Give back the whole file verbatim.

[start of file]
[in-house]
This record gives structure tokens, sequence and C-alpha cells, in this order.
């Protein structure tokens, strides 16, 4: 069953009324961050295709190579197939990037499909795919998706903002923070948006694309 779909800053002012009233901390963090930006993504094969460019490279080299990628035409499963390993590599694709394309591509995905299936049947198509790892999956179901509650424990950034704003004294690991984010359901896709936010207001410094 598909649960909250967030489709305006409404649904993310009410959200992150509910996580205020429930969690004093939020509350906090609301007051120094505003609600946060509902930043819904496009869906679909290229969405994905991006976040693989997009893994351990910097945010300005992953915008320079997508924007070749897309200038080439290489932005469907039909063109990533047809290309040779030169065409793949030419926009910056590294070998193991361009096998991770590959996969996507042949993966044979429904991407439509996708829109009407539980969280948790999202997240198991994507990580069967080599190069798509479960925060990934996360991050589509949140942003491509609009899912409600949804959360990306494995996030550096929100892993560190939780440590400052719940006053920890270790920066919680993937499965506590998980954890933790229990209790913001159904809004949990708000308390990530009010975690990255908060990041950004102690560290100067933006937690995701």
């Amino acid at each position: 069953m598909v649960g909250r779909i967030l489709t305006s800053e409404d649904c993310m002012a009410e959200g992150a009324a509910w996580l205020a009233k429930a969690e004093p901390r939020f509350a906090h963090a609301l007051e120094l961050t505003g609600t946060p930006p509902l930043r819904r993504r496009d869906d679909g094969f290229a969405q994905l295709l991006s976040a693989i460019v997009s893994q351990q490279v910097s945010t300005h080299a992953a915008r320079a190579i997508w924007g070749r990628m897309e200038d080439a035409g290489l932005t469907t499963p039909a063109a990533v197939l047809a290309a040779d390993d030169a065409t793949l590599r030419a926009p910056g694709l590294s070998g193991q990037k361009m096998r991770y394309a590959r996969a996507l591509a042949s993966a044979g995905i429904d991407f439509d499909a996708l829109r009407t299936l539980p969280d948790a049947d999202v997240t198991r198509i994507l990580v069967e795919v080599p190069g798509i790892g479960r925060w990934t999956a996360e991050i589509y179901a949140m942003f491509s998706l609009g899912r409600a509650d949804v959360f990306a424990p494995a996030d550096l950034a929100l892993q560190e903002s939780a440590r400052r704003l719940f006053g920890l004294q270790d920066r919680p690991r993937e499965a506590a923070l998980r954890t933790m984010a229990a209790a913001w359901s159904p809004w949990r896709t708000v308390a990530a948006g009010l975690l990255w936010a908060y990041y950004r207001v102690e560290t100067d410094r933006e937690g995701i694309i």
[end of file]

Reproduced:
[in-house]
This record gives structure tokens, sequence and C-alpha cells, in this order.
């Protein structure tokens, strides 16, 4: 069953009324961050295709190579197939990037499909795919998706903002923070948006694309 779909800053002012009233901390963090930006993504094969460019490279080299990628035409499963390993590599694709394309591509995905299936049947198509790892999956179901509650424990950034704003004294690991984010359901896709936010207001410094 598909649960909250967030489709305006409404649904993310009410959200992150509910996580205020429930969690004093939020509350906090609301007051120094505003609600946060509902930043819904496009869906679909290229969405994905991006976040693989997009893994351990910097945010300005992953915008320079997508924007070749897309200038080439290489932005469907039909063109990533047809290309040779030169065409793949030419926009910056590294070998193991361009096998991770590959996969996507042949993966044979429904991407439509996708829109009407539980969280948790999202997240198991994507990580069967080599190069798509479960925060990934996360991050589509949140942003491509609009899912409600949804959360990306494995996030550096929100892993560190939780440590400052719940006053920890270790920066919680993937499965506590998980954890933790229990209790913001159904809004949990708000308390990530009010975690990255908060990041950004102690560290100067933006937690995701």
């Amino acid at each position: 069953m598909v649960g909250r779909i967030l489709t305006s800053e409404d649904c993310m002012a009410e959200g992150a009324a509910w996580l205020a009233k429930a969690e004093p901390r939020f509350a906090h963090a609301l007051e120094l961050t505003g609600t946060p930006p509902l930043r819904r993504r496009d869906d679909g094969f290229a969405q994905l295709l991006s976040a693989i460019v997009s893994q351990q490279v910097s945010t300005h080299a992953a915008r320079a190579i997508w924007g070749r990628m897309e200038d080439a035409g290489l932005t469907t499963p039909a063109a990533v197939l047809a290309a040779d390993d030169a065409t793949l590599r030419a926009p910056g694709l590294s070998g193991q990037k361009m096998r991770y394309a590959r996969a996507l591509a042949s993966a044979g995905i429904d991407f439509d499909a996708l829109r009407t299936l539980p969280d948790a049947d999202v997240t198991r198509i994507l990580v069967e795919v080599p190069g798509i790892g479960r925060w990934t999956a996360e991050i589509y179901a949140m942003f491509s998706l609009g899912r409600a509650d949804v959360f990306a424990p494995a996030d550096l950034a929100l892993q560190e903002s939780a440590r400052r704003l719940f006053g920890l004294q270790d920066r919680p690991r993937e499965a506590a923070l998980r954890t933790m984010a229990a209790a913001w359901s159904p809004w949990r896709t708000v308390a990530a948006g009010l975690l990255w936010a908060y990041y950004r207001v102690e560290t100067d410094r933006e937690g995701i694309i």